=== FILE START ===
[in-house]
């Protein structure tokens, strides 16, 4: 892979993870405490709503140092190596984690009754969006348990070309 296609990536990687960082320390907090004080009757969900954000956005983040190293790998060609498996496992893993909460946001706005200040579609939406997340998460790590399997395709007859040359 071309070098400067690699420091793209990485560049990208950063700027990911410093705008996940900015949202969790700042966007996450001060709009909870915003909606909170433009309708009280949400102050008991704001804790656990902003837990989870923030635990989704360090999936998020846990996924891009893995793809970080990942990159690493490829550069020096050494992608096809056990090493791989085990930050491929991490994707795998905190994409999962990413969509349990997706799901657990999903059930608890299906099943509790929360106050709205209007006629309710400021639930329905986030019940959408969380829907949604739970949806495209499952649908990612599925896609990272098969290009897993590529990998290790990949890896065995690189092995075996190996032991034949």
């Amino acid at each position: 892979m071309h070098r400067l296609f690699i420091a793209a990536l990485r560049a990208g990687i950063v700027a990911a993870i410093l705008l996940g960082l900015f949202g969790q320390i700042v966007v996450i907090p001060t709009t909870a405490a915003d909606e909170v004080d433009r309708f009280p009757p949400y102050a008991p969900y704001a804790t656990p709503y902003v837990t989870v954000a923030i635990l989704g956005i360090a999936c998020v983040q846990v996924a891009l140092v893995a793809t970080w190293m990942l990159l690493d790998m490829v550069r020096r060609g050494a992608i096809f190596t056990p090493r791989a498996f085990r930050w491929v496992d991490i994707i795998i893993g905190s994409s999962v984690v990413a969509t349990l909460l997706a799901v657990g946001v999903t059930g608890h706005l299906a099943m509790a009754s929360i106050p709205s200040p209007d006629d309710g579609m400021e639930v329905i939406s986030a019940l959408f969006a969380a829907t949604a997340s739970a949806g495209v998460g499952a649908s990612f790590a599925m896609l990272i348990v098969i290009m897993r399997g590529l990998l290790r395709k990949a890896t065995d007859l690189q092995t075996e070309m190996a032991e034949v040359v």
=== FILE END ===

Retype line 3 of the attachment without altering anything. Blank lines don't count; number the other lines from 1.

């Amino acid at each position: 892979m071309h070098r400067l296609f690699i420091a793209a990536l990485r560049a990208g990687i950063v700027a990911a993870i410093l705008l996940g960082l900015f949202g969790q320390i700042v966007v996450i907090p001060t709009t909870a405490a915003d909606e909170v004080d433009r309708f009280p009757p949400y102050a008991p969900y704001a804790t656990p709503y902003v837990t989870v954000a923030i635990l989704g956005i360090a999936c998020v983040q846990v996924a891009l140092v893995a793809t970080w190293m990942l990159l690493d790998m490829v550069r020096r060609g050494a992608i096809f190596t056990p090493r791989a498996f085990r930050w491929v496992d991490i994707i795998i893993g905190s994409s999962v984690v990413a969509t349990l909460l997706a799901v657990g946001v999903t059930g608890h706005l299906a099943m509790a009754s929360i106050p709205s200040p209007d006629d309710g579609m400021e639930v329905i939406s986030a019940l959408f969006a969380a829907t949604a997340s739970a949806g495209v998460g499952a649908s990612f790590a599925m896609l990272i348990v098969i290009m897993r399997g590529l990998l290790r395709k990949a890896t065995d007859l690189q092995t075996e070309m190996a032991e034949v040359v």